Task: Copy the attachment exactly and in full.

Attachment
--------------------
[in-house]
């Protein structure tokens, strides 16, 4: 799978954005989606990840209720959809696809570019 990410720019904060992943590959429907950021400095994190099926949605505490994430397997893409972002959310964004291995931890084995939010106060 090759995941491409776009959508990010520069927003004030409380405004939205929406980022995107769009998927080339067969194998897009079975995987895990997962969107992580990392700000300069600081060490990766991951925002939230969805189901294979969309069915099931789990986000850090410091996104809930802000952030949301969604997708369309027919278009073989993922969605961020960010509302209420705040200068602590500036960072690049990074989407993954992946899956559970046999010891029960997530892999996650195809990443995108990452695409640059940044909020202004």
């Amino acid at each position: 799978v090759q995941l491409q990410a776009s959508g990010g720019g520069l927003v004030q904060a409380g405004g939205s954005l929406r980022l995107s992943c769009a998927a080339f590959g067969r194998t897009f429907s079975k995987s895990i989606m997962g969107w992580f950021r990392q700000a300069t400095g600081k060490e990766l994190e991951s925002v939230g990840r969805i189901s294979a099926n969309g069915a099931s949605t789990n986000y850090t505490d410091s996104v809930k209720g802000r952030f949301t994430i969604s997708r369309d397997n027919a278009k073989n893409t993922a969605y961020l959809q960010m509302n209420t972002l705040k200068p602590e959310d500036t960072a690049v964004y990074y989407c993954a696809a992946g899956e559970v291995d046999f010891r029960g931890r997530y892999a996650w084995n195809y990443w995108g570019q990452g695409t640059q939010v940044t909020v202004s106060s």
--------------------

[in-house]
């Protein structure tokens, strides 16, 4: 799978954005989606990840209720959809696809570019 990410720019904060992943590959429907950021400095994190099926949605505490994430397997893409972002959310964004291995931890084995939010106060 090759995941491409776009959508990010520069927003004030409380405004939205929406980022995107769009998927080339067969194998897009079975995987895990997962969107992580990392700000300069600081060490990766991951925002939230969805189901294979969309069915099931789990986000850090410091996104809930802000952030949301969604997708369309027919278009073989993922969605961020960010509302209420705040200068602590500036960072690049990074989407993954992946899956559970046999010891029960997530892999996650195809990443995108990452695409640059940044909020202004």
């Amino acid at each position: 799978v090759q995941l491409q990410a776009s959508g990010g720019g520069l927003v004030q904060a409380g405004g939205s954005l929406r980022l995107s992943c769009a998927a080339f590959g067969r194998t897009f429907s079975k995987s895990i989606m997962g969107w992580f950021r990392q700000a300069t400095g600081k060490e990766l994190e991951s925002v939230g990840r969805i189901s294979a099926n969309g069915a099931s949605t789990n986000y850090t505490d410091s996104v809930k209720g802000r952030f949301t994430i969604s997708r369309d397997n027919a278009k073989n893409t993922a969605y961020l959809q960010m509302n209420t972002l705040k200068p602590e959310d500036t960072a690049v964004y990074y989407c993954a696809a992946g899956e559970v291995d046999f010891r029960g931890r997530y892999a996650w084995n195809y990443w995108g570019q990452g695409t640059q939010v940044t909020v202004s106060s």